For a review of you particular situation, contact us, in addition to specializing in dental accounting, we are widely respected for our equestrian accounting skills. (800) 772-1065

Monday, June 2, 2014

There’s More to Selling Your Dental Practice Than the Price

Here is a post from Tim Lott, CPA, CVA and Ellen Dorner of NL Transitions, a Dental Brokerage firm.

Far too many times when dentists are preparing to sell their dental practice, they are focused mainly on the price and may wind up overlooking many other issues surrounding the practice sale that are just as important, some even more important than the price. That is not to say the price is NOT important, because it is; however, there are so many other aspects of the transaction.  Sometimes you need to know when to give on one issue so you can profit or benefit from another issue.

The following are some examples of different components of the dental practice sale where the seller can benefit.

How are you handling the assets that you are including in the sale? How is the price going to be allocated among those assets?

o As a seller, do you know how the allocation is going to impact the income tax picture in the year of the sale?  It is important to have an income tax projection done to determine how one allocation may differ from another in terms of the income taxes you will pay.  If there’s an allocation that works better for you, compromising on the price may be necessary for you to benefit from that allocation.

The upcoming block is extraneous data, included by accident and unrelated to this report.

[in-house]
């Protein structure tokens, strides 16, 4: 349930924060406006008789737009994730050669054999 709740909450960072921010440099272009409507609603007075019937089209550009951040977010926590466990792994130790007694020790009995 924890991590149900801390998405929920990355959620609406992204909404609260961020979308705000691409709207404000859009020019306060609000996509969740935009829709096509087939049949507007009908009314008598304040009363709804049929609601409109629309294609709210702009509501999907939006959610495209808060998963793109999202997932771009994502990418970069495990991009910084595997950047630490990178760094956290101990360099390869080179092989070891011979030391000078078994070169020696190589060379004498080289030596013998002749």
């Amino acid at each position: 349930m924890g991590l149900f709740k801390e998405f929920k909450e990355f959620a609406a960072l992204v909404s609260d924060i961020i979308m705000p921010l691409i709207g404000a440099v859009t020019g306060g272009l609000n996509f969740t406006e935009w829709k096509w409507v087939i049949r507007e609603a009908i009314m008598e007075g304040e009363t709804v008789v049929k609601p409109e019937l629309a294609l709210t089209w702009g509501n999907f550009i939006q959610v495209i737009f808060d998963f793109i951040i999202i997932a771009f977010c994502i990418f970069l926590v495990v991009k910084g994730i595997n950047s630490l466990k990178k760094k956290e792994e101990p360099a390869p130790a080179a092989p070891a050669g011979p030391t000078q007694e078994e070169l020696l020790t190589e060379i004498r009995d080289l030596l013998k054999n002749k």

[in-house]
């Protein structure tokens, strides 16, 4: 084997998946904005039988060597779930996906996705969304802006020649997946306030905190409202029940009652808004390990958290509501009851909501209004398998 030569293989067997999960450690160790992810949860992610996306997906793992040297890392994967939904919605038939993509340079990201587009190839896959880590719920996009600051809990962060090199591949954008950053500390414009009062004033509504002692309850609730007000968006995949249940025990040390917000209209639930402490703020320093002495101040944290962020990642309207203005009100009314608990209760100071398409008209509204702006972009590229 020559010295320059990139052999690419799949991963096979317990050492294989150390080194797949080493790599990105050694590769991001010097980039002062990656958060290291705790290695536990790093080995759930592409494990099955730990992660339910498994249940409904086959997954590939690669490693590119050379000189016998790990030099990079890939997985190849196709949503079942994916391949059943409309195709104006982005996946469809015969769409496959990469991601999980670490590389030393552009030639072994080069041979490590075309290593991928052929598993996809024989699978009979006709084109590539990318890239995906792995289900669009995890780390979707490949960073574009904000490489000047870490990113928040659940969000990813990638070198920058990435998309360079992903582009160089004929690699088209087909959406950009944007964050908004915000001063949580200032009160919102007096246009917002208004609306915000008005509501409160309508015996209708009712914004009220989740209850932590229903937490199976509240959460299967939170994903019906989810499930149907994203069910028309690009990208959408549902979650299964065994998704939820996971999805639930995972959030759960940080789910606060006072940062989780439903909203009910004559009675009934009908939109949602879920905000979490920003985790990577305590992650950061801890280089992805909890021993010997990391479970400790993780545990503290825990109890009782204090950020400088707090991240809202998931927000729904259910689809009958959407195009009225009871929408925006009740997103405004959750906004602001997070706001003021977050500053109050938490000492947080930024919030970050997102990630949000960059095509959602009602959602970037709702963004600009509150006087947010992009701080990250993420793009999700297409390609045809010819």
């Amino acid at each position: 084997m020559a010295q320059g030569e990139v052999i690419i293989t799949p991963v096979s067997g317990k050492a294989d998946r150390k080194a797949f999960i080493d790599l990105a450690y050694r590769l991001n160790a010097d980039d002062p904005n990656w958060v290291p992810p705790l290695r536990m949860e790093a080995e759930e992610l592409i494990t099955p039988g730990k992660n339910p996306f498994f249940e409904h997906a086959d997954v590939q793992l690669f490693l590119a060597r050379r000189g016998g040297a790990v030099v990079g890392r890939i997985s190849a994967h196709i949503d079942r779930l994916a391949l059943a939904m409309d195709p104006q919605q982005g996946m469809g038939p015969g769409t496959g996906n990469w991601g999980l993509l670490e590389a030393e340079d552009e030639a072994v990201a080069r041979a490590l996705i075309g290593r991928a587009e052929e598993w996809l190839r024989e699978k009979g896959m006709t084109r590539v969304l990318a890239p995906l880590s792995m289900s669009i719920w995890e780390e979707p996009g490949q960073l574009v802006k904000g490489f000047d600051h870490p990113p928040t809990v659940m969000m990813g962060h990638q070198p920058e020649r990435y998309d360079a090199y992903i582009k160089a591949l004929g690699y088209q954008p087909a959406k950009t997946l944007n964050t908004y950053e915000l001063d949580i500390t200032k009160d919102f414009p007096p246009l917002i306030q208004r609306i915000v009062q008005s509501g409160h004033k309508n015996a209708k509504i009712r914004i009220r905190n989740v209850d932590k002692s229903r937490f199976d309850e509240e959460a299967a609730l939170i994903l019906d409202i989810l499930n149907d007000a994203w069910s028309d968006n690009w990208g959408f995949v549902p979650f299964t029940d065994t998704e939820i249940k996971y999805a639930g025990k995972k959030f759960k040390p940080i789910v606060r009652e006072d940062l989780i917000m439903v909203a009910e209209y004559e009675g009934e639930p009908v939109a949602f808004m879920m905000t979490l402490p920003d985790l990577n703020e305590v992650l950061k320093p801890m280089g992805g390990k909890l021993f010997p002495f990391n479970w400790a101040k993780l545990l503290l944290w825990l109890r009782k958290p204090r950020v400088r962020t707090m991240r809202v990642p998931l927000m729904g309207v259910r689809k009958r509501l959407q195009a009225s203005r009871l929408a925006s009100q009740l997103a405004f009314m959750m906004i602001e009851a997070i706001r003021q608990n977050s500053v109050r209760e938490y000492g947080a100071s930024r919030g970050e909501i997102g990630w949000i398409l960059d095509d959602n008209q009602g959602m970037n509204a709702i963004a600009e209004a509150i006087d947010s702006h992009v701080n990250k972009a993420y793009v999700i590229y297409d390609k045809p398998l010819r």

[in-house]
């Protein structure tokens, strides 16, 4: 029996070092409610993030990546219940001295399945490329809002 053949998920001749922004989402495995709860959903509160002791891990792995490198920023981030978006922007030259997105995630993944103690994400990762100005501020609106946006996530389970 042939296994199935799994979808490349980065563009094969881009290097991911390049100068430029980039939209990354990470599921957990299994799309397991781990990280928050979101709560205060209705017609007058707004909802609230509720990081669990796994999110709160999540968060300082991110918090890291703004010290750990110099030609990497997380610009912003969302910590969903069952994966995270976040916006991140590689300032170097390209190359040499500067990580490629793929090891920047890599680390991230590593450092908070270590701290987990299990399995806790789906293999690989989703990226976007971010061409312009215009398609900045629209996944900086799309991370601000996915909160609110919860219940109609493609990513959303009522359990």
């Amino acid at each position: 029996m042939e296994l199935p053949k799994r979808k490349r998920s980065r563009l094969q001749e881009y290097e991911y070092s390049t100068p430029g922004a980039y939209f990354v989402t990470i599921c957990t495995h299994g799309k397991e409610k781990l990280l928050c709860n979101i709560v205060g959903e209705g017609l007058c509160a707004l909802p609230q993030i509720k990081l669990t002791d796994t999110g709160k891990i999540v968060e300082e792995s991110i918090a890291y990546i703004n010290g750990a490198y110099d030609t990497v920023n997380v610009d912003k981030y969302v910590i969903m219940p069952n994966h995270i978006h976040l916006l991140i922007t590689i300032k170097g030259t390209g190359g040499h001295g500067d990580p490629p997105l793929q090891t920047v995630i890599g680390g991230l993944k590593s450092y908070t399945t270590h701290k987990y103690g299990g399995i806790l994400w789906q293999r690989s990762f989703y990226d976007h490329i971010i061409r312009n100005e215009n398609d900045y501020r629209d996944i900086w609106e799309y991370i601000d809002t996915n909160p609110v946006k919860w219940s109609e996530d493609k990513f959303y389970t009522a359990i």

If you plan to stay and work for the buyer as an associate, how will you be compensated?

o Would you prefer to be treated as an employee or an independent contractor? What professional expenses do you want the new owner to cover?  These are all negotiable points and if you’re planning on staying on for at least a year, the compensation you receive might actually be more valuable to you then standing firm on a higher price.

Will you be selling the accounts receivables to the buyer in addition to other dental practice assets?

o If so, how will they be valued?  If you’ve compromised on the price of the other assets, you might be in a better position to use that as your negotiating chip for a more favorable price on the accounts receivables.

Do you currently own the real estate where your dental practice is located and if so, will you be selling it or renting to the new owner?

o Again, if you’ve compromised in other areas of the transaction, you’ll want to remind the buyer of the compromises you’ve made in those areas so the price of the real estate or monthly rent works more in your favor. The annual increases and/or expenses can be passed through to the buyer within the lease agreement.

So as you can see, there so many other areas that get negotiated during a practice sale.  If you are solely focused on the price of the practice, you may wind up losing a good buyer when, in actuality, the difference in the price may be made up in other areas of the transaction.  It is important to look at the ENTIRE picture and plan accordingly.

Have a range in mind for the price you’ll accept for the practice.  Also have a range that you’ll accept as compensation, a range for the value of the receivables and if you own the real estate, a range for the sales price or annual rent.  When you approach the transaction with a global view instead of just concentrating on the price, you’ll have a much better chance of success in not only selling the practice, but getting what you want from the ENTIRE package.

For more information about your situation, email Ellen Dorner or call her at (800) 772-1065. Visit our website at .